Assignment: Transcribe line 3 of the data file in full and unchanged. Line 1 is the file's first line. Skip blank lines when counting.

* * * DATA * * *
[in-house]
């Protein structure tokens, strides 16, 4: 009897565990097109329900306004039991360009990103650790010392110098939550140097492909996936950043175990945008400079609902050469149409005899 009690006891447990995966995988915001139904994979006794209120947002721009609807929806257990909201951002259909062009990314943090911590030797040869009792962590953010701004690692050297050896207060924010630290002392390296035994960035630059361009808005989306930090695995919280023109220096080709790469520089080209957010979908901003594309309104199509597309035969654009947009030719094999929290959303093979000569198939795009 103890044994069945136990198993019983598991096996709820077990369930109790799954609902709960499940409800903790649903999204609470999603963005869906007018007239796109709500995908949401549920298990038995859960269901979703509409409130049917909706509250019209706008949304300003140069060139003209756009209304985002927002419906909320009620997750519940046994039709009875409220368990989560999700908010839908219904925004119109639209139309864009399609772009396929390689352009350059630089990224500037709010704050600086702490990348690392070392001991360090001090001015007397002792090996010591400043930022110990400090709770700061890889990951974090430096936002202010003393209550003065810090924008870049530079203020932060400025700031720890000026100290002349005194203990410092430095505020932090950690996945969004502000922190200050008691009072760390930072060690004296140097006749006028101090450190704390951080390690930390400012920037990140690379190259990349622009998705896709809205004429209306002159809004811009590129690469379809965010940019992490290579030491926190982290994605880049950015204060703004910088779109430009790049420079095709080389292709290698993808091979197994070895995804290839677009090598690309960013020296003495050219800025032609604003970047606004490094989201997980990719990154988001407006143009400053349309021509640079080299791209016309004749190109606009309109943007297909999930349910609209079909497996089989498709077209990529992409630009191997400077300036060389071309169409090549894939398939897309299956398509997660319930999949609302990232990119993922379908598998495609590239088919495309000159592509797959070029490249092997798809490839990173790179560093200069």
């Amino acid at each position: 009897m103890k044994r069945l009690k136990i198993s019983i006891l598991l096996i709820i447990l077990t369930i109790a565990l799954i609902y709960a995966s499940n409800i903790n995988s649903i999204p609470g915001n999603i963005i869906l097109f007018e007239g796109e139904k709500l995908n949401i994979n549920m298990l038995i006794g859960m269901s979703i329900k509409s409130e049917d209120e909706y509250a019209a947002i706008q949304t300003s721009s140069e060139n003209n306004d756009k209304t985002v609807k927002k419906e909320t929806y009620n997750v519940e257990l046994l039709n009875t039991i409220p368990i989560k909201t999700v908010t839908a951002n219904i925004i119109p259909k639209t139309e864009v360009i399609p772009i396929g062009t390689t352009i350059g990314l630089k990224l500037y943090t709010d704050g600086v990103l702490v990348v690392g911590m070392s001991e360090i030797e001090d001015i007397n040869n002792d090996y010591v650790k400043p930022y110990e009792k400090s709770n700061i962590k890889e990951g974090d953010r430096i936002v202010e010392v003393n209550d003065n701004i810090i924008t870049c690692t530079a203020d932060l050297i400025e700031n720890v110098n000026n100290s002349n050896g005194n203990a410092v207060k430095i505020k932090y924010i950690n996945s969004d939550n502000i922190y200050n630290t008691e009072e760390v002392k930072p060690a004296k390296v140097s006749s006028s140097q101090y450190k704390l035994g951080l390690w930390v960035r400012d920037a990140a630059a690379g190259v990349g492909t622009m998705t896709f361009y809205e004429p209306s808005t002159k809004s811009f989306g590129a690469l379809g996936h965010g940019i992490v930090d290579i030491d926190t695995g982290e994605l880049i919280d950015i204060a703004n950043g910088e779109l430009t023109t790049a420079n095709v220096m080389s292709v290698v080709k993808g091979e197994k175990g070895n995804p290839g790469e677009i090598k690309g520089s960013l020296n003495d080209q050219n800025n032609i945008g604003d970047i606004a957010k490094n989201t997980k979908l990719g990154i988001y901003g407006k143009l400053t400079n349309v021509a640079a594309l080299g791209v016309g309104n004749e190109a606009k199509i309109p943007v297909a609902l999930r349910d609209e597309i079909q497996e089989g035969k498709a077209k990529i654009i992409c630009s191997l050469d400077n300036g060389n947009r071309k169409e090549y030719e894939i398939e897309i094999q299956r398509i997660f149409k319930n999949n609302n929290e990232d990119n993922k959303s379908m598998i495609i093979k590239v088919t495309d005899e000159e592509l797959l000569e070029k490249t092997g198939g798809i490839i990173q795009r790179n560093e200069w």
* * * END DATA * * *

């Amino acid at each position: 009897m103890k044994r069945l009690k136990i198993s019983i006891l598991l096996i709820i447990l077990t369930i109790a565990l799954i609902y709960a995966s499940n409800i903790n995988s649903i999204p609470g915001n999603i963005i869906l097109f007018e007239g796109e139904k709500l995908n949401i994979n549920m298990l038995i006794g859960m269901s979703i329900k509409s409130e049917d209120e909706y509250a019209a947002i706008q949304t300003s721009s140069e060139n003209n306004d756009k209304t985002v609807k927002k419906e909320t929806y009620n997750v519940e257990l046994l039709n009875t039991i409220p368990i989560k909201t999700v908010t839908a951002n219904i925004i119109p259909k639209t139309e864009v360009i399609p772009i396929g062009t390689t352009i350059g990314l630089k990224l500037y943090t709010d704050g600086v990103l702490v990348v690392g911590m070392s001991e360090i030797e001090d001015i007397n040869n002792d090996y010591v650790k400043p930022y110990e009792k400090s709770n700061i962590k890889e990951g974090d953010r430096i936002v202010e010392v003393n209550d003065n701004i810090i924008t870049c690692t530079a203020d932060l050297i400025e700031n720890v110098n000026n100290s002349n050896g005194n203990a410092v207060k430095i505020k932090y924010i950690n996945s969004d939550n502000i922190y200050n630290t008691e009072e760390v002392k930072p060690a004296k390296v140097s006749s006028s140097q101090y450190k704390l035994g951080l390690w930390v960035r400012d920037a990140a630059a690379g190259v990349g492909t622009m998705t896709f361009y809205e004429p209306s808005t002159k809004s811009f989306g590129a690469l379809g996936h965010g940019i992490v930090d290579i030491d926190t695995g982290e994605l880049i919280d950015i204060a703004n950043g910088e779109l430009t023109t790049a420079n095709v220096m080389s292709v290698v080709k993808g091979e197994k175990g070895n995804p290839g790469e677009i090598k690309g520089s960013l020296n003495d080209q050219n800025n032609i945008g604003d970047i606004a957010k490094n989201t997980k979908l990719g990154i988001y901003g407006k143009l400053t400079n349309v021509a640079a594309l080299g791209v016309g309104n004749e190109a606009k199509i309109p943007v297909a609902l999930r349910d609209e597309i079909q497996e089989g035969k498709a077209k990529i654009i992409c630009s191997l050469d400077n300036g060389n947009r071309k169409e090549y030719e894939i398939e897309i094999q299956r398509i997660f149409k319930n999949n609302n929290e990232d990119n993922k959303s379908m598998i495609i093979k590239v088919t495309d005899e000159e592509l797959l000569e070029k490249t092997g198939g798809i490839i990173q795009r790179n560093e200069w």